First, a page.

Tuesday, 25 May 2010

Zimbabwe: confirmation of Tsvangari abandonment of LGBT

Morgan TsvangiraiImage via Wikipedia
By Paul Canning

Confirmation has come that Zimbabwean Prime Minister Morgan Tsvangari's opposition MDC-T party has abandoned protection for that country's LGBT community.

In a statement on Sunday the Select Committee for the country's new constitution (Copac) said that no protections for LGBT would be included and that their 'outreach teams' will not elicit any views on the issue.

Copac chairperson Munyaradzi Paul Mangwana said last week:
“During the outreach training programme, the issue was never raised. The issue of gays and lesbians has been shunned by all the three principals to the Global Political Agreement."
The principals are Robert Mugabe's Zanu-PF and the divided opposition Movement for Democratic Change party.

There has been confusion over the MDC-T position because the MDC-T submission to the National Constitutional Assembly (NCA), made last October, says, under the Bill of Rights section, that:
In addition, the right to freedom from discrimination, given our history of discrimination and intolerance, must be broad to include the protection of personal preferences, that is gays and lesbians should be protected by the constitution.
Last month reported remarks by Zimbabwean Prime Minister and opposition leader Morgan Tsvangiri at a rally alongside President Robert Mugabe seemed to suggest his opposition to proposals that the country's new constitution offer protections for LGBT.

However, according to an open letter released at a press conference Wednesday 31 March by Gays and Lesbians of Zimbabwe (GALZ) and the Zimbabwe Human Rights NGO Forum Tsvangirai subsequently wrote in his weekly newsletter:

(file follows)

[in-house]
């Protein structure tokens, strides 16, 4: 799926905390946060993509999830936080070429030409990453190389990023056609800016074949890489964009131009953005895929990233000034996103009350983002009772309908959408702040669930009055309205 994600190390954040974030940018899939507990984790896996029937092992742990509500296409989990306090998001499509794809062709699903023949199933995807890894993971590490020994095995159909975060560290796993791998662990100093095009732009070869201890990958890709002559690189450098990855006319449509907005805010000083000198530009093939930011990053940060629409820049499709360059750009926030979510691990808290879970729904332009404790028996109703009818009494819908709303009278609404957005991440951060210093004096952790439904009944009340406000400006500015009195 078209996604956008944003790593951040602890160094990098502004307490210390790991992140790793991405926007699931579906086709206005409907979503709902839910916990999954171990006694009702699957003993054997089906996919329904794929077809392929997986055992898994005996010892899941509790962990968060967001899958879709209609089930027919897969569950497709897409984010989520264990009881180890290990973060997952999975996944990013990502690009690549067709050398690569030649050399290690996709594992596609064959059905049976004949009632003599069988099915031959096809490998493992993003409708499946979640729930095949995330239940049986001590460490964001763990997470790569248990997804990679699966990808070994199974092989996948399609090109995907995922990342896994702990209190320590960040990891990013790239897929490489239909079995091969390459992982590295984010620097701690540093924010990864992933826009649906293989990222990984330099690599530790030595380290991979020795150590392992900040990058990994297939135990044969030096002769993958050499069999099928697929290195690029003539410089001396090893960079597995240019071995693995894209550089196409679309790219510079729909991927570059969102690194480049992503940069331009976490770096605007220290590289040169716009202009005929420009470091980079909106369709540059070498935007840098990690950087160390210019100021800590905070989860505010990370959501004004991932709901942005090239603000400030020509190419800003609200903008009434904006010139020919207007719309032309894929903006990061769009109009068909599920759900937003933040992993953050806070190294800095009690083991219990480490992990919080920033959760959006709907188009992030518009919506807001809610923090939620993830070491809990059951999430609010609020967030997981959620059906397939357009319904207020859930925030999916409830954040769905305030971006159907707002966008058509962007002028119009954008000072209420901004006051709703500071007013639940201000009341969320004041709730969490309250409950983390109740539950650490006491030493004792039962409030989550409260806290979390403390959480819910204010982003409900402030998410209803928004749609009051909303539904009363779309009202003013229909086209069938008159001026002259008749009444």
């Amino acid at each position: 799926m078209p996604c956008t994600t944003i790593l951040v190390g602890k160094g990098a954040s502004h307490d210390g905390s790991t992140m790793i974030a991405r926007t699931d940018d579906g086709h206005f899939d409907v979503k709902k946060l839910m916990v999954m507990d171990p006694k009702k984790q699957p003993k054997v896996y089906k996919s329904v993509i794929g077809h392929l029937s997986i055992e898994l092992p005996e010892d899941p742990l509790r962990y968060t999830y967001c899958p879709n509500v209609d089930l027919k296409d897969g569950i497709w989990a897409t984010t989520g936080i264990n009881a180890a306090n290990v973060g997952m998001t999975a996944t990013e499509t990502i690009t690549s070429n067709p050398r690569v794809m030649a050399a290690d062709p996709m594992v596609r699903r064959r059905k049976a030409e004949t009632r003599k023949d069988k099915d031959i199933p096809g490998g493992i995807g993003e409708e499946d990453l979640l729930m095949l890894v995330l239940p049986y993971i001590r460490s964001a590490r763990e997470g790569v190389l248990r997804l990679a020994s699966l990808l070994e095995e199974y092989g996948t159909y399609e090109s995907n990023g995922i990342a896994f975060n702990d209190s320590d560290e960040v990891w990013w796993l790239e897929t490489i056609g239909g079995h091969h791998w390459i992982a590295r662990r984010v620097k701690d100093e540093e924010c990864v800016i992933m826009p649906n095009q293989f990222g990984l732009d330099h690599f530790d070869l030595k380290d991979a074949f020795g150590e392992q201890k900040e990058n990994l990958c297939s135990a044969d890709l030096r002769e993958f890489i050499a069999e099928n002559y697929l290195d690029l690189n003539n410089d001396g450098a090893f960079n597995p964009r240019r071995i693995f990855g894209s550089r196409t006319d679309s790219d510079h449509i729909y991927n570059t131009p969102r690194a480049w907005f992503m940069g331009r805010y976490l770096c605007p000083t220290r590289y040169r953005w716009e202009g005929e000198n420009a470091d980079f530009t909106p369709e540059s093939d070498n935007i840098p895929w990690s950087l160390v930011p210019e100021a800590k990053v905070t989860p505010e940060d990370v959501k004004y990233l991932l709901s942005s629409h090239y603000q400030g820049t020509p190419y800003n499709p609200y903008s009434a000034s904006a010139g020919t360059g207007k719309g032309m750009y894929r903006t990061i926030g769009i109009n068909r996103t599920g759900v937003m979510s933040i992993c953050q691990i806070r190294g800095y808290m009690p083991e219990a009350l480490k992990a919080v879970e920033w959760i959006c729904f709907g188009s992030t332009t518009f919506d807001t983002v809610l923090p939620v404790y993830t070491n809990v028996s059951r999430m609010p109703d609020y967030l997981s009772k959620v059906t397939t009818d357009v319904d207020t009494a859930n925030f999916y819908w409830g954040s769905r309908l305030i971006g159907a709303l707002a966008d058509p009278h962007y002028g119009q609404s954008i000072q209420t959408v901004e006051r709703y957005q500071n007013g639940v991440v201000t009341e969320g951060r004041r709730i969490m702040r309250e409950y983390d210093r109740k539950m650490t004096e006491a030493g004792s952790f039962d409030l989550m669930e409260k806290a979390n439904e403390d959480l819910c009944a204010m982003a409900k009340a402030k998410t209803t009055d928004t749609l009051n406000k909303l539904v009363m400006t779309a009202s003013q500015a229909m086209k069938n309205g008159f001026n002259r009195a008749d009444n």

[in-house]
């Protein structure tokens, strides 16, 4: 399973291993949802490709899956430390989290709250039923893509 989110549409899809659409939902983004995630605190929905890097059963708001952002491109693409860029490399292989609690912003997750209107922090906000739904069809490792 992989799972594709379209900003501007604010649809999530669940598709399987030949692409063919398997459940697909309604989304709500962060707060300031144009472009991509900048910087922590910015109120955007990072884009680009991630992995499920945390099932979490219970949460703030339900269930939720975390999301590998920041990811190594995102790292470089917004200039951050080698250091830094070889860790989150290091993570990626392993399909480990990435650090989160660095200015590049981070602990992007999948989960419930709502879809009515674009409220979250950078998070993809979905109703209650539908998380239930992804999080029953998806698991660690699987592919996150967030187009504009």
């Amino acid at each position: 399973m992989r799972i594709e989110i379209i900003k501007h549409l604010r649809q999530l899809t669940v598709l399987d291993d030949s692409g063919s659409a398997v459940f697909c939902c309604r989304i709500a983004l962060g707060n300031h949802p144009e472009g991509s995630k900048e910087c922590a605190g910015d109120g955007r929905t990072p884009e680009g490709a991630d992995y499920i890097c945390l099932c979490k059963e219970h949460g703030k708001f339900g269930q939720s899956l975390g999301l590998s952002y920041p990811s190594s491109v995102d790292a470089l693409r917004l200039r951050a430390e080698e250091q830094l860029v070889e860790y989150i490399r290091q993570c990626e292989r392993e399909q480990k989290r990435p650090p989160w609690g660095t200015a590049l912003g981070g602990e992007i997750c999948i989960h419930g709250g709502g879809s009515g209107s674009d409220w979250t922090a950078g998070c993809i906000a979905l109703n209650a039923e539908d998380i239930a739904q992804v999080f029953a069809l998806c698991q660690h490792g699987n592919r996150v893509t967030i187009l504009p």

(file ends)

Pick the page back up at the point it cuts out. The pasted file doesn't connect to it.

There can be no place in the new Zimbabwe for hate speech or the persecution of any sector of our population based on race, gender, tribe, culture, sexual orientation or political affiliation. All of us are entitled to our own opinions on certain values and beliefs, but in order to move our nation forward and achieve national reconciliation and healing, we have to uphold and foster the fundamental principle of tolerance, including tolerance of people that have chosen to live, believe and vote differently from ourselves.

For too long, many of you, my fellow Zimbabweans, have not had the freedom of choice. Our new constitution shall be the cornerstone of a new society that embraces this particular freedom of choice and tolerance of both majority and minority views.
Mangwana said it was key for the nation to focus on issues of development rather than to focus on "weird Western cultures".

“Other nations, particularly in the West, have positive views on the issue of gays and lesbians and have gone on to enact laws that recognise gay rights.

“Zimbabwe, as a nation, is guided by traditional morals and we cannot go to our communities and seek views on the necessity of such inhuman practices,’’ he said.
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